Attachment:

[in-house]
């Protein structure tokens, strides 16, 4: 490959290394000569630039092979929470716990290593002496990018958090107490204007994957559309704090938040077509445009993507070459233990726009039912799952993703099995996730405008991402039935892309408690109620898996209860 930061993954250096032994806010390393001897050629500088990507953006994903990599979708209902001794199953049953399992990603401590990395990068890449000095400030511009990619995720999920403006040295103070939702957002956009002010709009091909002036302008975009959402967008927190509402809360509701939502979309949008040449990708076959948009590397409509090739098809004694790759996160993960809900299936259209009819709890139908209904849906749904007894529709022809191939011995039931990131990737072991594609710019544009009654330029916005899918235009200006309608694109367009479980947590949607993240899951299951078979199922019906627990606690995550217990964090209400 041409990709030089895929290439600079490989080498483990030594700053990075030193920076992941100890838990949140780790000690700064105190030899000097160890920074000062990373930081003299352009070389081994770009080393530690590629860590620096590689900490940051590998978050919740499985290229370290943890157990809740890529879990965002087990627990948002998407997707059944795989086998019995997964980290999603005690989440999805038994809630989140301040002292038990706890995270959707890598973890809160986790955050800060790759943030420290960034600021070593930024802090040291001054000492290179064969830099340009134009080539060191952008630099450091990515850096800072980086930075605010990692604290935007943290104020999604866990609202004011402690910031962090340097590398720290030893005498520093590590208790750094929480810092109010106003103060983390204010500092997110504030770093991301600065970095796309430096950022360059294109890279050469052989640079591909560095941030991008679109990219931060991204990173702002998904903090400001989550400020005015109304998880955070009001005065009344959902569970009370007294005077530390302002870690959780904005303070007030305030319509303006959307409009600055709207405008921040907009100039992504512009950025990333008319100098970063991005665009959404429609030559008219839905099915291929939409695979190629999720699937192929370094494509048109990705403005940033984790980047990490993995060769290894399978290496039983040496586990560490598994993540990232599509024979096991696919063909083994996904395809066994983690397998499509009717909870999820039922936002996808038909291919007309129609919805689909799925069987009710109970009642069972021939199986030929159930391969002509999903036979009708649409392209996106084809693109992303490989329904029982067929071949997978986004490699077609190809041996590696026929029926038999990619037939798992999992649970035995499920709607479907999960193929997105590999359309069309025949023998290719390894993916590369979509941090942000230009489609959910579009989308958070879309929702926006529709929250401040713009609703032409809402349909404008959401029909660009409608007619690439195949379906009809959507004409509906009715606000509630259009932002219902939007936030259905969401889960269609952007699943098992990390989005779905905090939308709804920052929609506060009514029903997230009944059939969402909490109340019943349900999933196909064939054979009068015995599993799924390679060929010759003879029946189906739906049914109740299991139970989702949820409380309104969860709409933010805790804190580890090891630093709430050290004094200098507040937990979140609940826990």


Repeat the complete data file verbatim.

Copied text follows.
[in-house]
């Protein structure tokens, strides 16, 4: 490959290394000569630039092979929470716990290593002496990018958090107490204007994957559309704090938040077509445009993507070459233990726009039912799952993703099995996730405008991402039935892309408690109620898996209860 930061993954250096032994806010390393001897050629500088990507953006994903990599979708209902001794199953049953399992990603401590990395990068890449000095400030511009990619995720999920403006040295103070939702957002956009002010709009091909002036302008975009959402967008927190509402809360509701939502979309949008040449990708076959948009590397409509090739098809004694790759996160993960809900299936259209009819709890139908209904849906749904007894529709022809191939011995039931990131990737072991594609710019544009009654330029916005899918235009200006309608694109367009479980947590949607993240899951299951078979199922019906627990606690995550217990964090209400 041409990709030089895929290439600079490989080498483990030594700053990075030193920076992941100890838990949140780790000690700064105190030899000097160890920074000062990373930081003299352009070389081994770009080393530690590629860590620096590689900490940051590998978050919740499985290229370290943890157990809740890529879990965002087990627990948002998407997707059944795989086998019995997964980290999603005690989440999805038994809630989140301040002292038990706890995270959707890598973890809160986790955050800060790759943030420290960034600021070593930024802090040291001054000492290179064969830099340009134009080539060191952008630099450091990515850096800072980086930075605010990692604290935007943290104020999604866990609202004011402690910031962090340097590398720290030893005498520093590590208790750094929480810092109010106003103060983390204010500092997110504030770093991301600065970095796309430096950022360059294109890279050469052989640079591909560095941030991008679109990219931060991204990173702002998904903090400001989550400020005015109304998880955070009001005065009344959902569970009370007294005077530390302002870690959780904005303070007030305030319509303006959307409009600055709207405008921040907009100039992504512009950025990333008319100098970063991005665009959404429609030559008219839905099915291929939409695979190629999720699937192929370094494509048109990705403005940033984790980047990490993995060769290894399978290496039983040496586990560490598994993540990232599509024979096991696919063909083994996904395809066994983690397998499509009717909870999820039922936002996808038909291919007309129609919805689909799925069987009710109970009642069972021939199986030929159930391969002509999903036979009708649409392209996106084809693109992303490989329904029982067929071949997978986004490699077609190809041996590696026929029926038999990619037939798992999992649970035995499920709607479907999960193929997105590999359309069309025949023998290719390894993916590369979509941090942000230009489609959910579009989308958070879309929702926006529709929250401040713009609703032409809402349909404008959401029909660009409608007619690439195949379906009809959507004409509906009715606000509630259009932002219902939007936030259905969401889960269609952007699943098992990390989005779905905090939308709804920052929609506060009514029903997230009944059939969402909490109340019943349900999933196909064939054979009068015995599993799924390679060929010759003879029946189906739906049914109740299991139970989702949820409380309104969860709409933010805790804190580890090891630093709430050290004094200098507040937990979140609940826990």